Perhaps not unexpectedly, I did not catch much of this when I actually went through the exhibition. Only later, the digital photos help reconstruct for me my basic sense of the work in combination with this excellent essay, “Faith and Formalism: Rachel Harrison at MoMA” by Jessica Holmes. I’m recommending it for anyone interested in this particular piece or more generally in that phenomenon called religion/spirituality in contemporary art. My only quibble would be that none of this has anything to do whatsoever with what Holmes calls “the unequivocal.” I think that’s the very point made by the artist which Holmes, the critic, conveys otherwise so very well. You can read the whole thing here.
As per Holmes:
“‘People see what they want to see,’ Harrison has said of her own work, and here, it’s the act of looking itself that is being plumbed. In a neat metaphysical sleight of hand, Harrison sets up moments throughout the installation where the very action the viewer performs is also what she is challenged to consider. Upon carefully placed pedestals interspersed within the maze are coupled objects: in each case one half of the pair is distinctly figurative while the other represents a ‘work of art.’ On one pedestal, a ‘Becky, Friend of Barbie’ doll, sitting in a wheelchair and with a camera around her neck, gazes upon a chromogenic print tacked up on the wall before her. Elsewhere, situated on a mirrored base that reflects the lower half of a viewer’s body, a cheap figurine family of Dalmatian dogs stares up collectively at a common cardboard mailer, which has been bent so that it stands upright. A plaster bust of Marilyn Monroe — plunked into a Stor-All box and perched on a small, wheeled platform that has been shoved into a cardboard corner of the labyrinth — is unexpectedly moving. The objects themselves are garish and sometimes tawdry but in each instance Harrison investigates the visceral experience of looking at something, really stopping to consider it. This ‘something’ might be anything: a work of art, celebrity culture, the Divine. Suddenly the kitschy objects are suffused with a more profound resonance—like Marilyn, the classic icon of fashion and Hollywood who epitomizes what it is to be seen, slung low to the ground and sliding towards the informe on a warehouse dolly.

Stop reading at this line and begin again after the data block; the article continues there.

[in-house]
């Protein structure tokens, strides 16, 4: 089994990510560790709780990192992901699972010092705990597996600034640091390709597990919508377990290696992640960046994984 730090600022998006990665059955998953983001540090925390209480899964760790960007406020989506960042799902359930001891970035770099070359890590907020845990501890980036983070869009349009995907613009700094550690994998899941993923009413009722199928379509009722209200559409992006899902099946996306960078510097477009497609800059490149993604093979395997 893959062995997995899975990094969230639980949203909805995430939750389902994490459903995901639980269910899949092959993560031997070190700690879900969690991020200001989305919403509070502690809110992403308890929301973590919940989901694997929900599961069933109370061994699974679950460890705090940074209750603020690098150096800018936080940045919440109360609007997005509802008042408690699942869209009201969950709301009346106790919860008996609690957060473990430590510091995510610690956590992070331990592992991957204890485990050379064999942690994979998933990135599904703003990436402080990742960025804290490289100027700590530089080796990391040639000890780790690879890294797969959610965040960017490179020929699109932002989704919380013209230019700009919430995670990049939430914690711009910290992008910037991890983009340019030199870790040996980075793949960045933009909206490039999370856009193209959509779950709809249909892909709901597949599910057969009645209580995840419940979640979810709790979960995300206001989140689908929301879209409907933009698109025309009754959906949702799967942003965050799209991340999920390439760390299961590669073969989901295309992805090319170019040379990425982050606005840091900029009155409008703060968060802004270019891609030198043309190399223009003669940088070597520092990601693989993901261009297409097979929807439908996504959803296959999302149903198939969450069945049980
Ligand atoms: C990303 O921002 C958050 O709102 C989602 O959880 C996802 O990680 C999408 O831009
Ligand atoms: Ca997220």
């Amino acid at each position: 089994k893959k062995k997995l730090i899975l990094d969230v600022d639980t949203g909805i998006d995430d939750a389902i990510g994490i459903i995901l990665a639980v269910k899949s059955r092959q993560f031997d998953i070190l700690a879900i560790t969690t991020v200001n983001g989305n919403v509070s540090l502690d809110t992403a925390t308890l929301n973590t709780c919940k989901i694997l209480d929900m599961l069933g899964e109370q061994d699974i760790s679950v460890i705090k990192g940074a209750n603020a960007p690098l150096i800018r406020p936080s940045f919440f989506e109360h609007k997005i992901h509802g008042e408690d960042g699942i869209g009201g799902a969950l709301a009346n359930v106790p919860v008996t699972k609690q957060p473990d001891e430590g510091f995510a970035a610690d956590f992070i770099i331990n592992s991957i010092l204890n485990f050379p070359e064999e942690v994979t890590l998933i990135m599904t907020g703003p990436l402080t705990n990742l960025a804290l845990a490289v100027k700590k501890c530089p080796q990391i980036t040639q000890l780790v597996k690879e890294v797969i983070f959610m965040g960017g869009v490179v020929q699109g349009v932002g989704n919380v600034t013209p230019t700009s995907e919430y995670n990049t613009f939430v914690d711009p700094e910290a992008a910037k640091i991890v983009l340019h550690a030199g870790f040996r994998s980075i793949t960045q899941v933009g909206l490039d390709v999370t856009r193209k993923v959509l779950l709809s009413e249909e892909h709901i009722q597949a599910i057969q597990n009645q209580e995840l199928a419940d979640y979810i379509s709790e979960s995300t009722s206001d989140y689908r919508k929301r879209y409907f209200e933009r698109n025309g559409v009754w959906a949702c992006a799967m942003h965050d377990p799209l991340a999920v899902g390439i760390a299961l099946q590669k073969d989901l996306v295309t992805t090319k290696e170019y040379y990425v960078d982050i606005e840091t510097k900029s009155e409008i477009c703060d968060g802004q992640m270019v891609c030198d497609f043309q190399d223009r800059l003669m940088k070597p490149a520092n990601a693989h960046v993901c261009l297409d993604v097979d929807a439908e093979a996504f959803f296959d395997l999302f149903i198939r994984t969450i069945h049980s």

“And then there are the photographs. Taken from a vantage point somewhere across the street from the Collado family’s anointed window, most of the images capture believers who have come to witness the Blessed Virgin. Depending on the angle of light, their faces are not always visible through the glass; most often we see only hands pressed against the pane. The images evoke another biblical reference: the tale of Doubting Thomas. According to the story, after Jesus rose from the dead, he appeared to all the disciples but Thomas. When the others informed him of Christ’s return, Thomas replied he couldn’t believe it until he saw for himself. It’s from this story that the common idiom ‘seeing is believing’ originally derives, and which proves especially prescient to Perth Amboy.